This is why Capetonians are spending so long stuck in traffic

2019-02-27 07:25
Commuters slowly make their out of the Cape Town CBD. (Duncan Alfreds, News24, file)

Commuters slowly make their out of the Cape Town CBD. (Duncan Alfreds, News24, file)

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Population growth and a deteriorating train service were among the reasons Capetonians gave for the lengthy periods of time they were stuck in traffic in 2018, the City of Cape Town said.

According to the INRIX 2018 Global Traffic Scorecard, motorists in South Africa's oldest city lost 162 hours in the last year to congestion, Business Insider reported.

Mayoral Committee Member for Transport Felicity Purchase told News24 a multi-pronged approach was required to address traffic congestion because new roads would not alleviate the problem on its own.

"It is well documented that certain parts of Cape Town's road network are at or near capacity during the peak-hour periods. This is partly due to population growth over the past decade or so," Purchase said.

"The biggest impact, however, stems from the deterioration of passenger rail over the past few years and the displacement of passengers to road-based transport. The number of commuters making use of passenger rail has dropped from 620 000 passenger journeys per day in 2014 to less than 300 000 today."


In a bid to restore the train service as the backbone of public transport, the City of Cape Town, the Passenger Rail Agency of SA (Prasa) and the provincial government established the Rail Enforcement Unit, which has the improvement of the safety and security of commuters and rail assets as its primary task.

"We expect that as the rail service stabilises and improves, more commuters will return to passenger rail, which will assist a great deal to alleviate congestion on our road network."

Commuter patterns needed to be changed, Purchase said, either by travelling together, working from home where possible and travelling to and from work outside of peak-hour periods if practical.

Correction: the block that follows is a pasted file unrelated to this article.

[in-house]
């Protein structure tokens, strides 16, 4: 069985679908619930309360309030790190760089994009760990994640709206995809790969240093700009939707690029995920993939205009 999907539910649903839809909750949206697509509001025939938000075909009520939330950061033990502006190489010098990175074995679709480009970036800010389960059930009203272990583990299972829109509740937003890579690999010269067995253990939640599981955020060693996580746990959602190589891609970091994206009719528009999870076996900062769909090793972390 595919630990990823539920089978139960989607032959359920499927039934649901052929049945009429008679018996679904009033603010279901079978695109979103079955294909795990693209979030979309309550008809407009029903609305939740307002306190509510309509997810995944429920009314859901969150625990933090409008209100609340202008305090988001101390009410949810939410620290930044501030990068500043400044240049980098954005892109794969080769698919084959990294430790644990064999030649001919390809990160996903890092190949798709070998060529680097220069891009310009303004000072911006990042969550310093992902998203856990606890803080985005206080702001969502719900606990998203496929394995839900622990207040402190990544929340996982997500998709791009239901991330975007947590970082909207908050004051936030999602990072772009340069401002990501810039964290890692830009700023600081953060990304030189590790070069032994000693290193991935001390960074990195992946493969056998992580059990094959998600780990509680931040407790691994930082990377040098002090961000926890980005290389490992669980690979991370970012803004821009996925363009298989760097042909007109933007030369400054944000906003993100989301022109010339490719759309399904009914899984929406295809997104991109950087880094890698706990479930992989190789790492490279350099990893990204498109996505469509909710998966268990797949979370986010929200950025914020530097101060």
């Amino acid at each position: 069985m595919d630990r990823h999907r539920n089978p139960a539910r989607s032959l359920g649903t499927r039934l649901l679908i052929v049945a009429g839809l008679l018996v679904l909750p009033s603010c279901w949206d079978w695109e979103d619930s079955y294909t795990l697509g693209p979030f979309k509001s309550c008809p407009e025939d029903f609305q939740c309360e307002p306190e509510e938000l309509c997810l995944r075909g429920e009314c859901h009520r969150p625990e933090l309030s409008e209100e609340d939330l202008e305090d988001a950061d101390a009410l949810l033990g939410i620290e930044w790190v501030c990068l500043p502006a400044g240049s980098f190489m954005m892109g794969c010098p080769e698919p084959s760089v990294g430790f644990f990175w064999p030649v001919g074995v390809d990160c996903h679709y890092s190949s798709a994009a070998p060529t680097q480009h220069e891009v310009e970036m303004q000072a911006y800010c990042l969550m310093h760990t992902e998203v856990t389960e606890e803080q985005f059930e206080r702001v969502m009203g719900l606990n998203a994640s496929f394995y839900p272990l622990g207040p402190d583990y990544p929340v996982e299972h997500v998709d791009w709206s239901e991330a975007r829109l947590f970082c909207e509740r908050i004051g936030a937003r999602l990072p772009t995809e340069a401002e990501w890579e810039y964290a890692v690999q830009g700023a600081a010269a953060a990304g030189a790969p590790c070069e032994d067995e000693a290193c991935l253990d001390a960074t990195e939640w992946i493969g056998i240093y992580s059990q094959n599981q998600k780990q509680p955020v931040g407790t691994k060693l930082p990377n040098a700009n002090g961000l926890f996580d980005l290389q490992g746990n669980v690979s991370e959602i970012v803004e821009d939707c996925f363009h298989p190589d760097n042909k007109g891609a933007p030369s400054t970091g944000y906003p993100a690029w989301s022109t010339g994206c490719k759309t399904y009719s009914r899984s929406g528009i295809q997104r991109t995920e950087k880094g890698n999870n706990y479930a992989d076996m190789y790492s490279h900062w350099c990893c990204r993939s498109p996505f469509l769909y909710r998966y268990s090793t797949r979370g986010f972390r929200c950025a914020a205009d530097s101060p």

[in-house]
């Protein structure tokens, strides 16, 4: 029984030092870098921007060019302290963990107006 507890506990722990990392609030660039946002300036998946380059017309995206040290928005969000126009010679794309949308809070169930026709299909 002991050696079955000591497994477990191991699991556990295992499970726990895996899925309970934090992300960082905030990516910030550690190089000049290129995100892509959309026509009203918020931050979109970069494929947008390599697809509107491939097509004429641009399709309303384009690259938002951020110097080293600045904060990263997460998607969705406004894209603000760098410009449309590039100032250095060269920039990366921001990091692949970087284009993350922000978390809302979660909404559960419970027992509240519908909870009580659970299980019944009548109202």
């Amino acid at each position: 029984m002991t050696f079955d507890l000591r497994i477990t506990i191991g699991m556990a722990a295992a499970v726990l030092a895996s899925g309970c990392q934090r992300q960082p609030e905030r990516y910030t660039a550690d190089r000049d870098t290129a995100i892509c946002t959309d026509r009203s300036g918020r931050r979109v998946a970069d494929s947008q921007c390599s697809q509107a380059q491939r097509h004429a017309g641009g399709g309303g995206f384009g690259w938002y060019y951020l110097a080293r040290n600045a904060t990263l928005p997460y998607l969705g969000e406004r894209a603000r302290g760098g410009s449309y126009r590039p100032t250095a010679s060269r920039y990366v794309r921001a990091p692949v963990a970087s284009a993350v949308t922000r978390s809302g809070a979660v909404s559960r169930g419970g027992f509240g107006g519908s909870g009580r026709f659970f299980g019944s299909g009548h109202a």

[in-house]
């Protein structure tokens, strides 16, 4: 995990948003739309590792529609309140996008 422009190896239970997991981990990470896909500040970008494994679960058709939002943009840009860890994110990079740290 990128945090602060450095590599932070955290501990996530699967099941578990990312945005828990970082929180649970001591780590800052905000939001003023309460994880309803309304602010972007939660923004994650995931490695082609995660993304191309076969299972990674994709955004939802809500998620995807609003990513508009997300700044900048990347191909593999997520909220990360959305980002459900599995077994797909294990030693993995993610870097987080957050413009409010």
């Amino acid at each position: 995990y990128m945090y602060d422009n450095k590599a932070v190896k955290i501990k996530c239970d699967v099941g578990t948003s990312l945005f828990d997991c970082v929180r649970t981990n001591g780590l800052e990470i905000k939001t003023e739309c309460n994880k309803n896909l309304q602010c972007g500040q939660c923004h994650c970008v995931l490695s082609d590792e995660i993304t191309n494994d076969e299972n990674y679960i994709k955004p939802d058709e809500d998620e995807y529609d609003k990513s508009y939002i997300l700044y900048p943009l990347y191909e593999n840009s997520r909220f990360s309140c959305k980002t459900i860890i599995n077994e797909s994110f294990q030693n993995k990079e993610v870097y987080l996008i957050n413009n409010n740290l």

Purchase maintained that, on its own, building new roads would not solve the congestion issue in the long term.

"Experience the world over has proven that new roads are usually taken up within a matter of months and that construction cannot stay ahead of the growing demand due to rapid urbanisation. Also, road infrastructure projects take years to complete and cause a lot of inconvenience while ongoing."

Infrastructure projects

Nevertheless, the transport directorate spent R750m on road infrastructure projects over a period of five years to address congestion in Kommetjie, Kuils River and Blaauwberg.

According to the provincial Department of Transport and Public Works, two of the three projects aimed at addressing congestion have been completed.

In 2018, the R207m N2 Borcherds Quarry project was completed. It spanned almost two years and involved the rehabilitation of an 8.1km portion of the N2, between Borcherds Quarry Road and the R300, while an additional inbound and outbound lane as well as new on- and off-ramps were constructed.

The Borcherds Quarry bridge was also widened.

Two years ago the R60m R300/Bottelary interchange was completed in a joint project with the City and the SA National Roads Agency Limited.

These connections were aimed at alleviating pressure on arterials - Van Riebeeck and Bottelary roads.

A R487m project to upgrade a section of the N1, between Plattekloof Road and Old Oak Interchange, is expected to be completed by May, with the addition of a third lane in both directions.

This is expected to significantly reduce traffic congestion, according to the provincial department.

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Read more on:    city of cape town  |  cape town  |  transport  |  service delivery  |  traffic

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